History is a funny thing, especially in the pre-Internet days where not everything in the known universe has been seemingly documented endlessly on easily searchable blogs, websites, forums and chat rooms. That said, when it comes to making a documentary about a piece of history, there are often conflicting stories and remembrances. There are egos. There are vendettas. Information gets turned around for potentially unfair advantage.
In the case of a newly released -- but long in the works -- documentary about a group of session musicians who were the unsung heroes behind many of the big hit recordings of the 1960s and early 1970s, there is no shortage of these issues. So much so that I have been encouraged by my editor to add in some balance to the review that follows.
In approaching this task, I return to a comment which one of my High School history teachers signed in my yearbook upon graduation: "Always remember the multiple causes of everything." Truer words were never written and it has served as a useful reminder for me over the years both as a freelance writer and even as a marketing communications and public relations consultant that it is important to consider every perspective on the story.
So before I get into the review I'll bring up a number of points you should consider as you decide, Dear Readers, whether to watch the documentary movie The Wrecking Crew or buy any of the music again for your collections:
a) There have been some concerns voiced by some musician(s) from the period that the term applied to them as found in the documentary's title, The Wrecking Crew, was invented by session drummer Hal Blaine for his 1990 book Hal Blaine and The Wrecking Crew. Personally, I seem to remember hearing the term bantered about well before that time, but it is beyond the scope of my research to dig down that deep to prove or disprove such detail. Someday if I find a copy of Blaine's book, I will no doubt pick it up for a read.
b) There have been some concerns voiced by some musician(s) that The Wrecking Crew documentary movie was edited to deliver a specific perspective. I don't doubt that but personally have trouble seeing any major flaws in the final product. That is purely my consumer/fanboy perspective. That said, for any of you who have seen the brilliant fake trailers made by fans on YouTube which recut scenes from the likes of delightful children's films like Mary Poppins into a faux horror movie that never existed (Scary Mary Poppins) you know about the power of clever editing. So keep that in mind. There are always two (or more) sides to a story...
c) Numerous people interviewed in The Wrecking Crew documentary have passed away including the man who was the original inspiration for the home-movie-turned-motion-picture in the first place, Tommy Tedesco. With the death of those musicians, who are acknowledged and memorialized at the end of the film, it is impossible for them to have seen and approved the final cut of the film.
d) There are other documentaries about the LA recording scene and the musicians involved including one featuring guitarist Howard Roberts, who reportedly played on many records by The Monkees among others. I will be looking for the Roberts documentary soon.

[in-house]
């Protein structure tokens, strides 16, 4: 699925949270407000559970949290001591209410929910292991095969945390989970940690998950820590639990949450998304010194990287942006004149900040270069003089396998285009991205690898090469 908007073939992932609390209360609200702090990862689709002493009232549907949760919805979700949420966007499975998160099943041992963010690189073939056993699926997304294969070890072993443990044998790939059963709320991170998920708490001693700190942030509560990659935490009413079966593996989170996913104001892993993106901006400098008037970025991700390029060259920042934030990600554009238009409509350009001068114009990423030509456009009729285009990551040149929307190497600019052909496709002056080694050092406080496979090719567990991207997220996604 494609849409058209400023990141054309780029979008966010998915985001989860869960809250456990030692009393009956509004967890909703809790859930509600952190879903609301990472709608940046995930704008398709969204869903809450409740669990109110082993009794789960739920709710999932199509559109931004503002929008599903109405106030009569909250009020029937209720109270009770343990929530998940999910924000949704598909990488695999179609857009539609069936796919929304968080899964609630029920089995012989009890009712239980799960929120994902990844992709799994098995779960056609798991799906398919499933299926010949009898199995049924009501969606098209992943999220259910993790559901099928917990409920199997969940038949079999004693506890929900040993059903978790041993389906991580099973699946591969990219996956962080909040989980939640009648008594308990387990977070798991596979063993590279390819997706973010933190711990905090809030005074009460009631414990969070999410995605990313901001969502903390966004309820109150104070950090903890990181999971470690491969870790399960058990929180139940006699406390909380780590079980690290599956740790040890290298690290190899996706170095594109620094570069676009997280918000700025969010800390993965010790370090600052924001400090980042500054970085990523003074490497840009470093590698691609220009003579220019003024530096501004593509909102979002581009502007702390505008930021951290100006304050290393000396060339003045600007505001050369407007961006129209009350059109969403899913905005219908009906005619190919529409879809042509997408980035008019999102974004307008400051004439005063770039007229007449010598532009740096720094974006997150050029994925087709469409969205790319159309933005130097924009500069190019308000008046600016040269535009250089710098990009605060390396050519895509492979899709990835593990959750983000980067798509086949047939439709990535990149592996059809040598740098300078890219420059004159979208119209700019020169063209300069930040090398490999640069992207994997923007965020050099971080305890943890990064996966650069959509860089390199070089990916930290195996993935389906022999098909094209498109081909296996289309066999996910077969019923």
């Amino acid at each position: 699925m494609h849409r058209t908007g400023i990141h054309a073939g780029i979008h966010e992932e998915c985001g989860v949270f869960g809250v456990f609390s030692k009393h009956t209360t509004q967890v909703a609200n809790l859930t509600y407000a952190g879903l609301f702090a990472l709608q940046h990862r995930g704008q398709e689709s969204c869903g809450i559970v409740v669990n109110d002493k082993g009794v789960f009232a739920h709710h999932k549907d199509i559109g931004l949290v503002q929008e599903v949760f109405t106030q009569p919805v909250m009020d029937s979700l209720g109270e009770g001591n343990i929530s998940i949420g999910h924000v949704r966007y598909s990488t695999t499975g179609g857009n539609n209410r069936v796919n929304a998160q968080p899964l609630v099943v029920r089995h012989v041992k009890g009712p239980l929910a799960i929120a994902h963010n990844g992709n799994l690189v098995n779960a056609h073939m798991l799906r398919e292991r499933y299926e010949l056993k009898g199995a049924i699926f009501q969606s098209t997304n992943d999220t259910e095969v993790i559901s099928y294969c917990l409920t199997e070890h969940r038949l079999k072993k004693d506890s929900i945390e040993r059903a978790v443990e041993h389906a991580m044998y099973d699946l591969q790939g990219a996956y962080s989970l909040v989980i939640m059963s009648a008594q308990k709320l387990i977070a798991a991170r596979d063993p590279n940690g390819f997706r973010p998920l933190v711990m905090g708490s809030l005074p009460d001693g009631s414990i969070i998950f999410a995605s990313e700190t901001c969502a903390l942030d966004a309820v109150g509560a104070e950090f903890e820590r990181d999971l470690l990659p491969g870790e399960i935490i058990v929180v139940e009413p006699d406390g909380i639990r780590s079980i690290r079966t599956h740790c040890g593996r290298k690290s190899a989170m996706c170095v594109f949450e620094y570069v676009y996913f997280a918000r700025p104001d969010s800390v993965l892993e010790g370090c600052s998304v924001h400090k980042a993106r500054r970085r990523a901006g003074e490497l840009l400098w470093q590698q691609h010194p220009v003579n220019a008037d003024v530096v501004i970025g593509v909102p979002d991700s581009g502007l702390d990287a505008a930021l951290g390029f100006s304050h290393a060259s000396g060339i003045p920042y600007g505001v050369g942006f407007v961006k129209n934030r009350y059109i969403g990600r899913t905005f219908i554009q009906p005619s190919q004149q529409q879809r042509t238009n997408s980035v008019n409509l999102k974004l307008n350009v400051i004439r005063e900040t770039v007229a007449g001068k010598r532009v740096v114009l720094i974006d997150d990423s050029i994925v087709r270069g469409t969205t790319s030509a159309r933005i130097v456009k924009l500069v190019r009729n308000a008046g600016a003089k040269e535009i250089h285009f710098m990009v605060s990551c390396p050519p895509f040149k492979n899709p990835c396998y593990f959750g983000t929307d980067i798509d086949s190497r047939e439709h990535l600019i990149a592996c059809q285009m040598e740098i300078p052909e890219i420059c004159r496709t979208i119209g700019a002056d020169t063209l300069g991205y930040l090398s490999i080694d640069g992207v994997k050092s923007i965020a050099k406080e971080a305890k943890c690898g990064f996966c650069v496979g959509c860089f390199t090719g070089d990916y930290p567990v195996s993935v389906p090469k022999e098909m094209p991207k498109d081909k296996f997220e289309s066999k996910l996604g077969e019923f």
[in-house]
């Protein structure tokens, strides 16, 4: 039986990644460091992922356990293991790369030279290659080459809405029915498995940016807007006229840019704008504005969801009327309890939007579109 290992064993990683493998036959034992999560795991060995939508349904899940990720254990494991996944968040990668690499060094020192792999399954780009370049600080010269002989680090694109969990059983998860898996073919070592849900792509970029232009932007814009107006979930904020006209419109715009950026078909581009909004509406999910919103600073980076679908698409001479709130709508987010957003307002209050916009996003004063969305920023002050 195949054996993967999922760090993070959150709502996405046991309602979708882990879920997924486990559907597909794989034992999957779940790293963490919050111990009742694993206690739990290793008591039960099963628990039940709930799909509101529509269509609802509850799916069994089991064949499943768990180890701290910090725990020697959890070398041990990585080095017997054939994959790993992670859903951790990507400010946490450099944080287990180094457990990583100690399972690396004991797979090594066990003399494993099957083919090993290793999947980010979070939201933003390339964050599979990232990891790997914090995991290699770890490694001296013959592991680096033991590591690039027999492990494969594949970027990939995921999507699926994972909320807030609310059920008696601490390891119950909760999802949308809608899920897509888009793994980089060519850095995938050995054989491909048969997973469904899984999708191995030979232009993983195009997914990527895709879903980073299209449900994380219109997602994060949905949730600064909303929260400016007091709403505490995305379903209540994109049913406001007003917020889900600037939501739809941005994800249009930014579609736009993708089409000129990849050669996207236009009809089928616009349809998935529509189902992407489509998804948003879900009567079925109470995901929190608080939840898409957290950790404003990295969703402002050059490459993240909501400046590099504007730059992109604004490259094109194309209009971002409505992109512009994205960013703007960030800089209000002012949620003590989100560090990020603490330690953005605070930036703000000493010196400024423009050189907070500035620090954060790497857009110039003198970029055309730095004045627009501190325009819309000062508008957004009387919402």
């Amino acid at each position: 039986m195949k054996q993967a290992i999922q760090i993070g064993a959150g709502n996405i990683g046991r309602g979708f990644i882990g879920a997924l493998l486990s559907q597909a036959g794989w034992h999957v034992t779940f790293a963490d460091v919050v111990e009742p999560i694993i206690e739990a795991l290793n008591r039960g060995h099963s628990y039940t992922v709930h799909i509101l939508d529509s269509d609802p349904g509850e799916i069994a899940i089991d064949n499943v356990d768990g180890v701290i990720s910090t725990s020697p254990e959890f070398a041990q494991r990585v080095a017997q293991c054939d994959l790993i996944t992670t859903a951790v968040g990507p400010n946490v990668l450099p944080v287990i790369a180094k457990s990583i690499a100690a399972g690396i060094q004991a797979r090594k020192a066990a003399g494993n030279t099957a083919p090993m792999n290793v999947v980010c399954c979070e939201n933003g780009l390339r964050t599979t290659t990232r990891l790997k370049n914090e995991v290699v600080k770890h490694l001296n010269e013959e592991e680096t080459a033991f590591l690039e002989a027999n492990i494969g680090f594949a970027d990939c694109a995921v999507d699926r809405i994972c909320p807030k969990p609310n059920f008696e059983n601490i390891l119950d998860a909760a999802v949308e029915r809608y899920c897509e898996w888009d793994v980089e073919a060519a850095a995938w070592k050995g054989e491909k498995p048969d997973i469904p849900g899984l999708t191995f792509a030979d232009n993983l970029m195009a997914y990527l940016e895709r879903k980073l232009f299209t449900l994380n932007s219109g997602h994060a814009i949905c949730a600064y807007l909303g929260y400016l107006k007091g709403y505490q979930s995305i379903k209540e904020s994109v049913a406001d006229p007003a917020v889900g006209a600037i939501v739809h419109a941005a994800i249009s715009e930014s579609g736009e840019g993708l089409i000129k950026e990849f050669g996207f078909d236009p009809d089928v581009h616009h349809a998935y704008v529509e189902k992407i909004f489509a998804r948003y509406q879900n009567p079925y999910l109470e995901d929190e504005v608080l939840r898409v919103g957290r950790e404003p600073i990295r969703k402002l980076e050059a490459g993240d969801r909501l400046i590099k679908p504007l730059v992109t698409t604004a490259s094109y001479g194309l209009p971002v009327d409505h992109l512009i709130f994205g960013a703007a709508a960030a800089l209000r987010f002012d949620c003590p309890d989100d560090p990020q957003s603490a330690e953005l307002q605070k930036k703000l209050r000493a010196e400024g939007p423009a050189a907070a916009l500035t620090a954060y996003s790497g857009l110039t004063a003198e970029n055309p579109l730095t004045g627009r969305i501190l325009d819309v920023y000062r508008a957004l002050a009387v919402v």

a) At least this film was made which DOES finally call attention to the undeniable fact that these musicians were in fact the crucial link in the star-making machinery of the period, from Carol Kaye's inventive hook-centric bass lines on songs like Sonny & Cher's "The Beat Goes On" to Hal Blaine's signature drum beat on The Ronettes "Be My Baby." For the first time, the public at large knows about this and it opens a chapter of history that was heretofore undocumented in any visual manner.
b) As an entertainment, The Wrecking Crew documentary goes a long way beyond its original incarnation as a tribute to Tommy Tedesco. As I understand it, Denny Tedesco put up a lot of his own money (and certainly an enormous amount of time) to get this thing off the ground and combined with the funds received from the Kickstarter campaign, it was very much a collaborative effort among fans who wanted to make sure the film saw the light of day.
c) Going back to my history teacher's sage advice, I'll add in notion that NOTHING is perfect. So, yeah, there will inevitably be flaws and mistakes. In the aforementioned category of splitting hairs, for example, on one scene they pan and scan a 1968 Elvis Presley album -- except they used an early '80s pressing which was emblazoned with the "Best Buy" sticker (which RCA employed to distinguish budget priced line at the time). Am I distraught about this mistake? Not really. I'm "that guy" who notices stuff like this. I mean, if I hadn't told you about this you probably wouldn't have noticed it.
d) If there were any incongruities or imbalances, well, that is one of the great things about these United States of America.... so, other film makers can pursue their own documentaries and put in the hard sweat and tears it takes to make a film like this in order to present their side of the story. The fans want to know, so bring it on....
Anyhow, now that I have said all this I'm going try and flow back into a somewhat revised version of my original review. In some ways you are lucky for this revision as you will now not have to endure my over enthusiastic late night writing which had some fun leveraging lyrics from Mylie Cyrus' smash hit "Wrecking Ball."
Was that a sigh of relief I just heard from you in the back row?